Why do We Like Unlikable Characters in TV Shows?


I was watching the last 2 episodes of the Seinfeld series the other day after starting it just a month or 2 ago, and it made me think of a question I am sure has come up at some point in this class which is “why do we like unlikeable characters so much?”. The second to last episode of Seinfeld is like a walk down memory lane as it contains 20+ minutes of the funniest moments, people they met along the way, and bloopers from behind the scenes shooting. In the Finale, the crew is charged with breaking the “Good Samaritan Law”, a law that requires you to help somebody out when you see them in trouble, rather than being a bystander. The case against the crew was pretty concrete as Kramer recorded the entire incident on his video camera which included a fat man being car jacked and the four protagonists simply making fun of his weight and mocking him as they watched and laughed from a distance, and the prosecution used that video at the trial. After showing the video, the prosecution paraded witnesses in for what the news reporter in the show called “a process that went long into the night” and “could have gone on for months had the judge not stopped it”. The different character witnesses recounted their stories of bad experiences with Jerry, Elaine, George, and Kramer and it was perhaps the most fitting end to a show I have ever seen. For 9 seasons, the crew seemingly got away with living by their own rules and in their own bubbles where their own self-beneficence was all that mattered, and to have it all come back to haunt them by a silly law in which bystanders were guilty rather than innocent is hilarious. Watching these two episodes and getting a full review of all of their past actions, I realized just how unlikeable these characters were to the people around them, and I wondered what about that makes us as a television audience like those characters? Apparently, the Finale of the show has not always been liked by television audiences and Larry David, the show’s co-producer has apparently received a lot of scrutiny about how the series ended. I on the other hand, found it hilarious to hear the judge tell the four characters that it was in society’s best interest to lock them away for a year to think about their actions. For more int he show’s finale and the mixed opinions surrounding it, read this article.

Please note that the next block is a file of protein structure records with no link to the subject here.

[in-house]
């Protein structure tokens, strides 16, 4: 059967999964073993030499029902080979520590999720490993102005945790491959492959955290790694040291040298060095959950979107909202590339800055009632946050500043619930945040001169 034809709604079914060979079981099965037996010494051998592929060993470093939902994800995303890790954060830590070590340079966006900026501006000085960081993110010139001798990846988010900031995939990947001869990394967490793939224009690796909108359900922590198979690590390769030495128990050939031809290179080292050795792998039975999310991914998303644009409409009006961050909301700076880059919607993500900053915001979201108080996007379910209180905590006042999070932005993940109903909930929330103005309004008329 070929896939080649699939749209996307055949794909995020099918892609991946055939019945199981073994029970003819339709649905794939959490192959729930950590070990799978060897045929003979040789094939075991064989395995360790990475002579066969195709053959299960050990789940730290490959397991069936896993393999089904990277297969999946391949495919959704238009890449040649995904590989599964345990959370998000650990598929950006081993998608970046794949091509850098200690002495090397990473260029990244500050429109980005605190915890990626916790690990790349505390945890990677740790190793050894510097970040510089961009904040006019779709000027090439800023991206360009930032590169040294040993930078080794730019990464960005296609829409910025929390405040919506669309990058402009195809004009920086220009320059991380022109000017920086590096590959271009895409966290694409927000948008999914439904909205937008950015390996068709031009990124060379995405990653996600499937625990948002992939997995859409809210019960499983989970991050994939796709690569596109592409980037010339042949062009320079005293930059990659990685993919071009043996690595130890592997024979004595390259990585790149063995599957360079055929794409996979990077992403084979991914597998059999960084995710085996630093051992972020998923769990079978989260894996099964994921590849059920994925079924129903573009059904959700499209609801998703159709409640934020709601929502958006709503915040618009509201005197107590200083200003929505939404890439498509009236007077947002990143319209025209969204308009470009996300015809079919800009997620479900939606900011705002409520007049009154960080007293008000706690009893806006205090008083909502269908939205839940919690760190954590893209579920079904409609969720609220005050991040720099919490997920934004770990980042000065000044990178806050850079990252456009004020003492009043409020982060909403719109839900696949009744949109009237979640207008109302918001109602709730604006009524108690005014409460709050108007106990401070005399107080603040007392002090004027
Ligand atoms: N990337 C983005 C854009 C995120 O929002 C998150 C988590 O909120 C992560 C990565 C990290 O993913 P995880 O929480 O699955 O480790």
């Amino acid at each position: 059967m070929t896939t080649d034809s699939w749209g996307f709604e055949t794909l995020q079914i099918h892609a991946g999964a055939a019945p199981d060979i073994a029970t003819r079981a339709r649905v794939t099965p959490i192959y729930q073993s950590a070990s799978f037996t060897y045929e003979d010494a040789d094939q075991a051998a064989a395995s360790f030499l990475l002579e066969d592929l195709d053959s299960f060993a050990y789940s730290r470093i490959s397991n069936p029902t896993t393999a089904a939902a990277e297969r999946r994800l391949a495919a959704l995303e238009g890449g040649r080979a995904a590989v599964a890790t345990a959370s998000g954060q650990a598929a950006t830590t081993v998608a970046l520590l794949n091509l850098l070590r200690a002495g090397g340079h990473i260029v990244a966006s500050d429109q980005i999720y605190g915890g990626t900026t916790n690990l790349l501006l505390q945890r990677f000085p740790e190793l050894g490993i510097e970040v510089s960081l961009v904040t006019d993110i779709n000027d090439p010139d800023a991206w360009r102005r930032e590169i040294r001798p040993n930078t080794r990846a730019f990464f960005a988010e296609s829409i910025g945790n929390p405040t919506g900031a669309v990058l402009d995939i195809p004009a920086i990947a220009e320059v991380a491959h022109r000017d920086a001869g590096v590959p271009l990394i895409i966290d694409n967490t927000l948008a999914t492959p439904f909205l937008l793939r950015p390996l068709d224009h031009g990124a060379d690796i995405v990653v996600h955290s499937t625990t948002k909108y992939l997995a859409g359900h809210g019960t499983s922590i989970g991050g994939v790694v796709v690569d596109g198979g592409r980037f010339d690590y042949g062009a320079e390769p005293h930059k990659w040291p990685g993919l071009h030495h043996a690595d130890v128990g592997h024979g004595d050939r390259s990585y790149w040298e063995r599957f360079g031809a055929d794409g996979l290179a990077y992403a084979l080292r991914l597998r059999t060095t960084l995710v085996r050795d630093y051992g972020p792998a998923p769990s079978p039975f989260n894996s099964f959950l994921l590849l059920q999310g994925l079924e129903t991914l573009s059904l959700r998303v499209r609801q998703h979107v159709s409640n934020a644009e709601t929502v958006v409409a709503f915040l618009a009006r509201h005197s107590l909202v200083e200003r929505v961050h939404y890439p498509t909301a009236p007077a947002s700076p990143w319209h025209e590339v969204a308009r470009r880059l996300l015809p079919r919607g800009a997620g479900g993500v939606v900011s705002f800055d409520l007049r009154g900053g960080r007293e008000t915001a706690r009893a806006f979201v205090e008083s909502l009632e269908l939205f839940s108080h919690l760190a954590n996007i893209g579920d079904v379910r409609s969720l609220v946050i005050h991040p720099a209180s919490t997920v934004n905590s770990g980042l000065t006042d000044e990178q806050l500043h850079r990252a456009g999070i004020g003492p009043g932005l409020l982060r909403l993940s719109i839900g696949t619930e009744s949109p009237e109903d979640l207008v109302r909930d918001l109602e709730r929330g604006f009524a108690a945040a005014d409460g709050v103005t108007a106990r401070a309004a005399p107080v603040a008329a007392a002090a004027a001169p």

Max Lissette (WEEK OF 2000’s BLOG)

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